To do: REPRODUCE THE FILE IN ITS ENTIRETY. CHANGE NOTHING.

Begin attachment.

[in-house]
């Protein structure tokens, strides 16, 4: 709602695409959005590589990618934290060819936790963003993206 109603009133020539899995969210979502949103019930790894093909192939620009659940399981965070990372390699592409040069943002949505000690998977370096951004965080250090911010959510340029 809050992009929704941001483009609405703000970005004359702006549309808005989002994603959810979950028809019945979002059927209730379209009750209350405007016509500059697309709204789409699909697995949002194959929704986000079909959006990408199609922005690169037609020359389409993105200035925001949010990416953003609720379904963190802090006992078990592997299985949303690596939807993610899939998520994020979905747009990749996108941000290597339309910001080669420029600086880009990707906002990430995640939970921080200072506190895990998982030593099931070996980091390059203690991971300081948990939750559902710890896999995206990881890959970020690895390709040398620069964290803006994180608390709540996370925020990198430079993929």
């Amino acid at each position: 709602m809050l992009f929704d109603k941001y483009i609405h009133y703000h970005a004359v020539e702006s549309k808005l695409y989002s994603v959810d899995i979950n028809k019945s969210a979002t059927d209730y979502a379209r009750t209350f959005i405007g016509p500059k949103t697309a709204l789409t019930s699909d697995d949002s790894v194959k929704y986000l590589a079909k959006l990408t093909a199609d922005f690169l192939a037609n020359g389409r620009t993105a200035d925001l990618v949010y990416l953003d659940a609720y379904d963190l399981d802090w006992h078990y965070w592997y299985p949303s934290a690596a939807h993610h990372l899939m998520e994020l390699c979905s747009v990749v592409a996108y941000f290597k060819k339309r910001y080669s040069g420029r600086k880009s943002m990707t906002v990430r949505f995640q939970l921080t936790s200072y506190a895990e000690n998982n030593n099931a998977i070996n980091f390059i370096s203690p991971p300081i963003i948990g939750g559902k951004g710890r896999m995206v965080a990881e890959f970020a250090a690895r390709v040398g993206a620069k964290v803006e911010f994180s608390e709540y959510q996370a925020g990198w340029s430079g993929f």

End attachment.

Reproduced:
[in-house]
């Protein structure tokens, strides 16, 4: 709602695409959005590589990618934290060819936790963003993206 109603009133020539899995969210979502949103019930790894093909192939620009659940399981965070990372390699592409040069943002949505000690998977370096951004965080250090911010959510340029 809050992009929704941001483009609405703000970005004359702006549309808005989002994603959810979950028809019945979002059927209730379209009750209350405007016509500059697309709204789409699909697995949002194959929704986000079909959006990408199609922005690169037609020359389409993105200035925001949010990416953003609720379904963190802090006992078990592997299985949303690596939807993610899939998520994020979905747009990749996108941000290597339309910001080669420029600086880009990707906002990430995640939970921080200072506190895990998982030593099931070996980091390059203690991971300081948990939750559902710890896999995206990881890959970020690895390709040398620069964290803006994180608390709540996370925020990198430079993929």
């Amino acid at each position: 709602m809050l992009f929704d109603k941001y483009i609405h009133y703000h970005a004359v020539e702006s549309k808005l695409y989002s994603v959810d899995i979950n028809k019945s969210a979002t059927d209730y979502a379209r009750t209350f959005i405007g016509p500059k949103t697309a709204l789409t019930s699909d697995d949002s790894v194959k929704y986000l590589a079909k959006l990408t093909a199609d922005f690169l192939a037609n020359g389409r620009t993105a200035d925001l990618v949010y990416l953003d659940a609720y379904d963190l399981d802090w006992h078990y965070w592997y299985p949303s934290a690596a939807h993610h990372l899939m998520e994020l390699c979905s747009v990749v592409a996108y941000f290597k060819k339309r910001y080669s040069g420029r600086k880009s943002m990707t906002v990430r949505f995640q939970l921080t936790s200072y506190a895990e000690n998982n030593n099931a998977i070996n980091f390059i370096s203690p991971p300081i963003i948990g939750g559902k951004g710890r896999m995206v965080a990881e890959f970020a250090a690895r390709v040398g993206a620069k964290v803006e911010f994180s608390e709540y959510q996370a925020g990198w340029s430079g993929f």